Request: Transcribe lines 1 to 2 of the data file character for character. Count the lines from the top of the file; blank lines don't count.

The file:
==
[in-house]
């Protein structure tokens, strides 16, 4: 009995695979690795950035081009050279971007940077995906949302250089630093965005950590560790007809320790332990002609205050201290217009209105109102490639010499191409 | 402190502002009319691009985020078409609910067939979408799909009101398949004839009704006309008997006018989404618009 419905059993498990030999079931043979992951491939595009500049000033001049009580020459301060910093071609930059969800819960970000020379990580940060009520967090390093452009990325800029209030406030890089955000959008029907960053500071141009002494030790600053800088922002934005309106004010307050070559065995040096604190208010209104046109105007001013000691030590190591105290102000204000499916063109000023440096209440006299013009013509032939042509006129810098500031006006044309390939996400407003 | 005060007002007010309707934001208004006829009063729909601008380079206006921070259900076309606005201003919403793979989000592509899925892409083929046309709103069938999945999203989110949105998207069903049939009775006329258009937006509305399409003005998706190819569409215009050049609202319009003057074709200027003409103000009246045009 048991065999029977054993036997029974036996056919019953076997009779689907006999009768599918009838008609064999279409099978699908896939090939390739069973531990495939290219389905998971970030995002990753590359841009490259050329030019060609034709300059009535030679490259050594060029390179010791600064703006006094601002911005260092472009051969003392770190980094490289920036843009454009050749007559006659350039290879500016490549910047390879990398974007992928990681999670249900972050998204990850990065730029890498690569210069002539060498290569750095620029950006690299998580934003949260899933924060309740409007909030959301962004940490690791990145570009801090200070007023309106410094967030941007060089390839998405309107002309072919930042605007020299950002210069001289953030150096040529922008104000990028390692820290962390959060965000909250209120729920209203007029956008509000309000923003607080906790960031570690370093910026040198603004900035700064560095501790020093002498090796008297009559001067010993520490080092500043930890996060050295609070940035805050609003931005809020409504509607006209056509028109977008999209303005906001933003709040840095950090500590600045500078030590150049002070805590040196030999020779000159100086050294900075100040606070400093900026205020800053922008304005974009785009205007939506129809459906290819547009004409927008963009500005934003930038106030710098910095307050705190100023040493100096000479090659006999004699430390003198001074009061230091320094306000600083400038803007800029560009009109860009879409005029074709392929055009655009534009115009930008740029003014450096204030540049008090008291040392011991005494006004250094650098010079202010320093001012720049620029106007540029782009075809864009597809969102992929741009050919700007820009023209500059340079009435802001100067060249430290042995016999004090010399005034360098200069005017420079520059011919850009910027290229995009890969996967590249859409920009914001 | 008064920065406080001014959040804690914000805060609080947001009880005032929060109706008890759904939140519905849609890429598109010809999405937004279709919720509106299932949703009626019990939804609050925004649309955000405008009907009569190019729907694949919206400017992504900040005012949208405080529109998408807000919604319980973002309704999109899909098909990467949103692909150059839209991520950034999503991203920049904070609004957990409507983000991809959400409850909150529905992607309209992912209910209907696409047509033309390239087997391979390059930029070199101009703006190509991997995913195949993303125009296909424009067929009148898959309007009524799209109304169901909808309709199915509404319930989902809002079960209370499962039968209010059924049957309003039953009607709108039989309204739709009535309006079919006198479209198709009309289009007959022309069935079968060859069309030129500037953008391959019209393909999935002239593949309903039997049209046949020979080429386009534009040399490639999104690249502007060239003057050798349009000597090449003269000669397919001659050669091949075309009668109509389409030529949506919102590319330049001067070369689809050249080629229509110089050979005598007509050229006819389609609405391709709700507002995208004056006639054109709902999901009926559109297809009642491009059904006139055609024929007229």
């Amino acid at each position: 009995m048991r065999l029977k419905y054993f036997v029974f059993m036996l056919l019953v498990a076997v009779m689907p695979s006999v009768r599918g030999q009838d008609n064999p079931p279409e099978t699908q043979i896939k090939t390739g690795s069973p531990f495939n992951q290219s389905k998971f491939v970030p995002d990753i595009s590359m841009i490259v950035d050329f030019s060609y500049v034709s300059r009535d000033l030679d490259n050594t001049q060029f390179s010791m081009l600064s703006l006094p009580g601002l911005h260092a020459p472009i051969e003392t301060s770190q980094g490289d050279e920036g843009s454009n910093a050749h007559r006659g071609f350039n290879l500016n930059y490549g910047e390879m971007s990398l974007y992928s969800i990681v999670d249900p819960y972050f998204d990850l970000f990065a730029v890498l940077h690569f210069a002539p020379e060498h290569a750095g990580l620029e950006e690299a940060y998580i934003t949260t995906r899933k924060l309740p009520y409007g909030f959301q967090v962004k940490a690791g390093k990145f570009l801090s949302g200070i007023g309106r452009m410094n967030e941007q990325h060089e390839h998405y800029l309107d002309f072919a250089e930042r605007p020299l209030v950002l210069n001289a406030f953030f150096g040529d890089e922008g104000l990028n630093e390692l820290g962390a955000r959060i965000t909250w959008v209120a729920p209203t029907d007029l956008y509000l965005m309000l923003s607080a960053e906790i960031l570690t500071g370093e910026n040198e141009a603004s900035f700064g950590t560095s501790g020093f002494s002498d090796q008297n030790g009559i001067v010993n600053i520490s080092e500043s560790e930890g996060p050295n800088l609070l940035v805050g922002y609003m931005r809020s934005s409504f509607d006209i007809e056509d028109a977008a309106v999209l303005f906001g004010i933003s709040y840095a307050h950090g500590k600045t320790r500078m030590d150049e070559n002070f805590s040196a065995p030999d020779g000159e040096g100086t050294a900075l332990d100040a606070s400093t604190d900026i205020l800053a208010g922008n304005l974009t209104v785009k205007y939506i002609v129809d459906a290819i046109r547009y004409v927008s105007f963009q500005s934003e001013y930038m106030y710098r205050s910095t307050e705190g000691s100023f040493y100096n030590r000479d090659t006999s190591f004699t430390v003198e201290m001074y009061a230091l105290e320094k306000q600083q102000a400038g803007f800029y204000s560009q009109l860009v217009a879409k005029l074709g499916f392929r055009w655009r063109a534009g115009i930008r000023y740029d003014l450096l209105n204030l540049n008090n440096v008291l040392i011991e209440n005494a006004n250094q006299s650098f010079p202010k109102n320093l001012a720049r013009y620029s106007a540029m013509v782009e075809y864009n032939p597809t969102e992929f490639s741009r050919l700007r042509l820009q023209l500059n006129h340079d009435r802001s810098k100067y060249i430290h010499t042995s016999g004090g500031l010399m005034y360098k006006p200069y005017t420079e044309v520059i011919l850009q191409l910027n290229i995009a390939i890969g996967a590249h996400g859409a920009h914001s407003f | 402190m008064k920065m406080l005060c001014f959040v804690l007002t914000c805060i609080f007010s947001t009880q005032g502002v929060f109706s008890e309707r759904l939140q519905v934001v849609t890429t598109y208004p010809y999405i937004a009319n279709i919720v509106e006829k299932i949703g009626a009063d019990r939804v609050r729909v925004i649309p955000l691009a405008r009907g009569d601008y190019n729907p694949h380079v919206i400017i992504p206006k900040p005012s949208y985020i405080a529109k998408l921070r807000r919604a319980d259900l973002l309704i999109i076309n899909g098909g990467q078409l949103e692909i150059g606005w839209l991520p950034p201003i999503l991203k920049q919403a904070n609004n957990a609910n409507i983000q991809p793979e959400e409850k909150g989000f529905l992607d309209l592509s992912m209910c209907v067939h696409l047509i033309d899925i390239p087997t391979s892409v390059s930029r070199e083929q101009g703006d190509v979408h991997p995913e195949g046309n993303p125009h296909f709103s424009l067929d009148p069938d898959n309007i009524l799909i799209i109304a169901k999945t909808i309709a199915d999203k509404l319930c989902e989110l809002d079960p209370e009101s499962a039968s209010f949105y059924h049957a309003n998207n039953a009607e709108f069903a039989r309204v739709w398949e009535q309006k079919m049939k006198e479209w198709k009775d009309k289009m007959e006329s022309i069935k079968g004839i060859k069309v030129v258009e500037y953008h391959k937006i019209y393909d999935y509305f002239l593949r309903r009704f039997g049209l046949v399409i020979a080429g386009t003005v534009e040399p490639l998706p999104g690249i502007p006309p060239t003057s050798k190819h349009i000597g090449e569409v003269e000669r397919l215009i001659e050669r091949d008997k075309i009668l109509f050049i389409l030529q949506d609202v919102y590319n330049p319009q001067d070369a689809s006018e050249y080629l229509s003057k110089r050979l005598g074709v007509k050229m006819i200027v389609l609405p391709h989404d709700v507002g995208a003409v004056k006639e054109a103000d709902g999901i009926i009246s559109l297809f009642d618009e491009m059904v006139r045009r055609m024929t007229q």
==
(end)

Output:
[in-house]
């Protein structure tokens, strides 16, 4: 009995695979690795950035081009050279971007940077995906949302250089630093965005950590560790007809320790332990002609205050201290217009209105109102490639010499191409 | 402190502002009319691009985020078409609910067939979408799909009101398949004839009704006309008997006018989404618009 419905059993498990030999079931043979992951491939595009500049000033001049009580020459301060910093071609930059969800819960970000020379990580940060009520967090390093452009990325800029209030406030890089955000959008029907960053500071141009002494030790600053800088922002934005309106004010307050070559065995040096604190208010209104046109105007001013000691030590190591105290102000204000499916063109000023440096209440006299013009013509032939042509006129810098500031006006044309390939996400407003 | 005060007002007010309707934001208004006829009063729909601008380079206006921070259900076309606005201003919403793979989000592509899925892409083929046309709103069938999945999203989110949105998207069903049939009775006329258009937006509305399409003005998706190819569409215009050049609202319009003057074709200027003409103000009246045009 048991065999029977054993036997029974036996056919019953076997009779689907006999009768599918009838008609064999279409099978699908896939090939390739069973531990495939290219389905998971970030995002990753590359841009490259050329030019060609034709300059009535030679490259050594060029390179010791600064703006006094601002911005260092472009051969003392770190980094490289920036843009454009050749007559006659350039290879500016490549910047390879990398974007992928990681999670249900972050998204990850990065730029890498690569210069002539060498290569750095620029950006690299998580934003949260899933924060309740409007909030959301962004940490690791990145570009801090200070007023309106410094967030941007060089390839998405309107002309072919930042605007020299950002210069001289953030150096040529922008104000990028390692820290962390959060965000909250209120729920209203007029956008509000309000923003607080906790960031570690370093910026040198603004900035700064560095501790020093002498090796008297009559001067010993520490080092500043930890996060050295609070940035805050609003931005809020409504509607006209056509028109977008999209303005906001933003709040840095950090500590600045500078030590150049002070805590040196030999020779000159100086050294900075100040606070400093900026205020800053922008304005974009785009205007939506129809459906290819547009004409927008963009500005934003930038106030710098910095307050705190100023040493100096000479090659006999004699430390003198001074009061230091320094306000600083400038803007800029560009009109860009879409005029074709392929055009655009534009115009930008740029003014450096204030540049008090008291040392011991005494006004250094650098010079202010320093001012720049620029106007540029782009075809864009597809969102992929741009050919700007820009023209500059340079009435802001100067060249430290042995016999004090010399005034360098200069005017420079520059011919850009910027290229995009890969996967590249859409920009914001 | 008064920065406080001014959040804690914000805060609080947001009880005032929060109706008890759904939140519905849609890429598109010809999405937004279709919720509106299932949703009626019990939804609050925004649309955000405008009907009569190019729907694949919206400017992504900040005012949208405080529109998408807000919604319980973002309704999109899909098909990467949103692909150059839209991520950034999503991203920049904070609004957990409507983000991809959400409850909150529905992607309209992912209910209907696409047509033309390239087997391979390059930029070199101009703006190509991997995913195949993303125009296909424009067929009148898959309007009524799209109304169901909808309709199915509404319930989902809002079960209370499962039968209010059924049957309003039953009607709108039989309204739709009535309006079919006198479209198709009309289009007959022309069935079968060859069309030129500037953008391959019209393909999935002239593949309903039997049209046949020979080429386009534009040399490639999104690249502007060239003057050798349009000597090449003269000669397919001659050669091949075309009668109509389409030529949506919102590319330049001067070369689809050249080629229509110089050979005598007509050229006819389609609405391709709700507002995208004056006639054109709902999901009926559109297809009642491009059904006139055609024929007229």